Oh and I think I made a mistake. Does the core i7 not use the same architecture as the core 2 processors? Intel had netburst before core. Architecture called "core", not "core 2". Netburst was introduced in 2000 and core in 2006. Now with the core i7s, they didn't change the name from core...
a b à CPUs
February 3, 2010 12:50:01 AM

Chad Boga said:
The shipping clockspeed is also a result of architecture.

Architectures can allow for a certain clock speed range (operating range) within certain specified conditions (voltage, heat etc).

But the actual clock speed with which a product functions is not inherently directly tied to it's architecture because if it were... an overclock on my processor would mean an architectural change.

Now if we look at it all from the perspective of an architecture being engineered with a certain range of clocks speeds in mind we undoubtedly must confess that overclocking yields would therefore be the best indicator of what a given architecture is capable of achieving in relation to a clock speed (and use those yields in order to form a real world statistical analysis via a scientific poll).

In doing so the end result remains no different then that which I portrayed:


Core ix > Core 2 Quad (Yorkfield) > Phenom II X4 > Core 2 Quad (Kentsfield)
February 3, 2010 12:56:30 AM

enzo matrix said:
So are you saying the Phenom II x4 910 C2 stepping and the Phenom II x4 965 C2 stepping have different architectures? LOL

No, and you should have stopped there whilst you were only so far behind.

The rest of your post is just too dumb for me to bother with.
February 3, 2010 1:03:30 AM

ElMoIsEviL said:
Architectures can allow for a certain clock speed range (operating range) within certain specified conditions (voltage, heat etc).

Which was what I was referring to.

Quote:
Now if we look at it all from the perspective of an architecture being engineered with a certain range of clocks speeds in mind we undoubtedly must confess that overclocking yields would therefore be the best indicator of what a given architecture is capable of achieving in relation to a clock speed (and use those yields in order to form a real world statistical analysis via a scientific poll).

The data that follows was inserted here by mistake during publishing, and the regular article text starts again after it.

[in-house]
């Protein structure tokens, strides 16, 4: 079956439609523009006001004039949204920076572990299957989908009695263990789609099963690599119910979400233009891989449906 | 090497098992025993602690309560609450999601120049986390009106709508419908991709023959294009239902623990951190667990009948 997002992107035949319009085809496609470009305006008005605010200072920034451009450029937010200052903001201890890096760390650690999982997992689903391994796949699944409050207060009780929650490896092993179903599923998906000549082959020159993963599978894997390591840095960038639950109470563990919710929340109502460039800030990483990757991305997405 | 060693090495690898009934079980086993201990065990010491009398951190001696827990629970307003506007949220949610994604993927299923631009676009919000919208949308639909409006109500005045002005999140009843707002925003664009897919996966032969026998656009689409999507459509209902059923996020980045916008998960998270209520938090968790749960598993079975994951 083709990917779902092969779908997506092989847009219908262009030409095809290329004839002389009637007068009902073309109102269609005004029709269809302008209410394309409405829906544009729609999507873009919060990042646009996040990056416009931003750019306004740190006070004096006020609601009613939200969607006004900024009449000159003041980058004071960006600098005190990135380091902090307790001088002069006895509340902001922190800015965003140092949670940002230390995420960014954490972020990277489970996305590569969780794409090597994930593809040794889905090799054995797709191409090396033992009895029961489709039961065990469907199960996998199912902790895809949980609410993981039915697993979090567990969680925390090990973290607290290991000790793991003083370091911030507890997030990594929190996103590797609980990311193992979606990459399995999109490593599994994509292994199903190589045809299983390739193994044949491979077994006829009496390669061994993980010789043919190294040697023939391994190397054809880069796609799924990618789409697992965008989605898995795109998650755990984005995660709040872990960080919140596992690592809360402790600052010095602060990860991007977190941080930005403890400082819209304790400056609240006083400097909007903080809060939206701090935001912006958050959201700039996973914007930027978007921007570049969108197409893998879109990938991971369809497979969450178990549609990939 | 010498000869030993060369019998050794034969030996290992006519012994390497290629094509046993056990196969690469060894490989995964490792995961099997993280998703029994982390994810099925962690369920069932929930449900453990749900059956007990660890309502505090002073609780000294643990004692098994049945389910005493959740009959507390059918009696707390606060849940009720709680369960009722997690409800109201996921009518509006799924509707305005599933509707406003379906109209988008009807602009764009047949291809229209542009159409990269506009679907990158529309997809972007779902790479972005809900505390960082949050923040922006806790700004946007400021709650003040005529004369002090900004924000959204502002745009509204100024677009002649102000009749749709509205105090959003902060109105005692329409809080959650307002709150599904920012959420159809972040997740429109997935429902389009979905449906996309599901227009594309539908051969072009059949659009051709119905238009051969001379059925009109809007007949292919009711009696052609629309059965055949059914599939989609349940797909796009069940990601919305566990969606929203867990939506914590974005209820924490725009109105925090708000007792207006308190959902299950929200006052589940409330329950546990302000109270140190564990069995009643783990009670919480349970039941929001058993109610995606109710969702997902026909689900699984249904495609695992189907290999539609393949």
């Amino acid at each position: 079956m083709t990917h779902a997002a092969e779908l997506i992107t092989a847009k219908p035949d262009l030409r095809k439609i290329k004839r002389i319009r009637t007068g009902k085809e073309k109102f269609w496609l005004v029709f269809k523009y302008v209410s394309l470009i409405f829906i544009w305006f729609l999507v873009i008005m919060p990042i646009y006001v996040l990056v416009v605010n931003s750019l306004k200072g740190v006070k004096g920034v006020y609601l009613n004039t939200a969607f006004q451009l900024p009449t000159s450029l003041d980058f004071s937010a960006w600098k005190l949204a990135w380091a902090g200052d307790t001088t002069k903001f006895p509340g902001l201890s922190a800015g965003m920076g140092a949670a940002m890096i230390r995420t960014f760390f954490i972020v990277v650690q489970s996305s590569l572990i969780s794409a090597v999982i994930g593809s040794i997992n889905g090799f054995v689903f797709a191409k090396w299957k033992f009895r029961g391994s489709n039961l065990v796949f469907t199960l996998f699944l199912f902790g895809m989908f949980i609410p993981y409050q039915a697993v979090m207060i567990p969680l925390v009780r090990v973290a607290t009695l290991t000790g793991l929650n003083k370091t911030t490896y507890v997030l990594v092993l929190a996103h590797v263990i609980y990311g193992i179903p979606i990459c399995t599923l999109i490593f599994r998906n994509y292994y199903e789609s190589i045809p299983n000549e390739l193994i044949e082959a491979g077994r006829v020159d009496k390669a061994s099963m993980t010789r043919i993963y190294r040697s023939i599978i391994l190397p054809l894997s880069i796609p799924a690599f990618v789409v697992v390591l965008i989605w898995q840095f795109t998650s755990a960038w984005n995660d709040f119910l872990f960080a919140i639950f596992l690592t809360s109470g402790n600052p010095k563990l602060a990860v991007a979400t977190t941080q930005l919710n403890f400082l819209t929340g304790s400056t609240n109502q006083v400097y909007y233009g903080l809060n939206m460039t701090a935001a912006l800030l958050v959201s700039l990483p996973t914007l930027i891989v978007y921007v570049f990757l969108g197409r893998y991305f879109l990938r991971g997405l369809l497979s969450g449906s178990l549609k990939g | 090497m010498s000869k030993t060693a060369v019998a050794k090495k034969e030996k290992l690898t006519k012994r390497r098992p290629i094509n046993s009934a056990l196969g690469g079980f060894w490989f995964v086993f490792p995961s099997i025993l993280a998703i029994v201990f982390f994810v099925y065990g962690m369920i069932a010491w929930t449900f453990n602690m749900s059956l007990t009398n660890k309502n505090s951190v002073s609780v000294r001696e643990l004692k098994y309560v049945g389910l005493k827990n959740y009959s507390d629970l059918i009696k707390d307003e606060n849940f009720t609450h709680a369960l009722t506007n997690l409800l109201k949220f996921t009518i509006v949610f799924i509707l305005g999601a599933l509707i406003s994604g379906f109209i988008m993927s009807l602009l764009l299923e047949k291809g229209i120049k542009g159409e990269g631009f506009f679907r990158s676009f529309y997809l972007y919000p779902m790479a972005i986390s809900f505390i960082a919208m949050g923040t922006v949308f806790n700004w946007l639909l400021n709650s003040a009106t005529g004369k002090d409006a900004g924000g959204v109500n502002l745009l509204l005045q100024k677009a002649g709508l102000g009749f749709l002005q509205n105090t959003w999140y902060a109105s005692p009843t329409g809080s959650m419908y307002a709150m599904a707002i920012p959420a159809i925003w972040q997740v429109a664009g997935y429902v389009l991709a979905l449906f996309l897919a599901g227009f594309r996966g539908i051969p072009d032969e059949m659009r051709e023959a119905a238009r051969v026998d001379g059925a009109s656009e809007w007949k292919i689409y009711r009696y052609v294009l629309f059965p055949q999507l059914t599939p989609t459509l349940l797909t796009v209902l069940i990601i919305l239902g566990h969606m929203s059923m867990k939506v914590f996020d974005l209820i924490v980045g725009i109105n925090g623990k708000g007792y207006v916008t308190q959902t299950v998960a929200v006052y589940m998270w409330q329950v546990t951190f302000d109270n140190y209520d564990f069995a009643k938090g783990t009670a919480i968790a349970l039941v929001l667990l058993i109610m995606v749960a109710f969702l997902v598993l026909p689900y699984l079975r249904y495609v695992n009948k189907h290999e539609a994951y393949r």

CPU manufacturers have to take into account longevity of product, reliability in worst case scenario's, power and heat consumption, overclocking is not valid as a sign of architectural superiority, as it doesn't take into account these things to the same degree.

How long do these CPU's overclocked to 4+GHz actually run for at that speed, compared to how long they would run at their default speed.

What validation process do these overclocked CPU's go through compared to the validation process they are put through at their rated speeds by manufacturers?


a c 131 à CPUs
February 3, 2010 1:07:34 AM

Chad Boga said:
No, and you should have stopped there whilst you were only so far behind.

The rest of your post is just too dumb for me to bother with.


There is no need to insult me, sir. It's sad that you think helping others learn about computers is a "bother".

Netburst was an architecture that the pentium 4 CPUs used. Core was Intel's architecture after 2006.
So let me be clear, your point is that an architecture's superiority is based on the performance per clock, times the fastest clock speed the manufacturer has released it's CPU at?
a b à CPUs
February 3, 2010 1:21:11 AM

Chad Boga said:
Which was what I was referring to.

Quote:
Now if we look at it all from the perspective of an architecture being engineered with a certain range of clocks speeds in mind we undoubtedly must confess that overclocking yields would therefore be the best indicator of what a given architecture is capable of achieving in relation to a clock speed (and use those yields in order to form a real world statistical analysis via a scientific poll).

CPU manufacturers have to take into account longevity of product, reliability in worst case scenario's, power and heat consumption, overclocking is not valid as a sign of architectural superiority, as it doesn't take into account these things to the same degree.

How long do these CPU's overclocked to 4+GHz actually run for at that speed, compared to how long they would run at their default speed.

What validation process do these overclocked CPU's go through compared to the validation process they are put through at their rated speeds by manufacturers?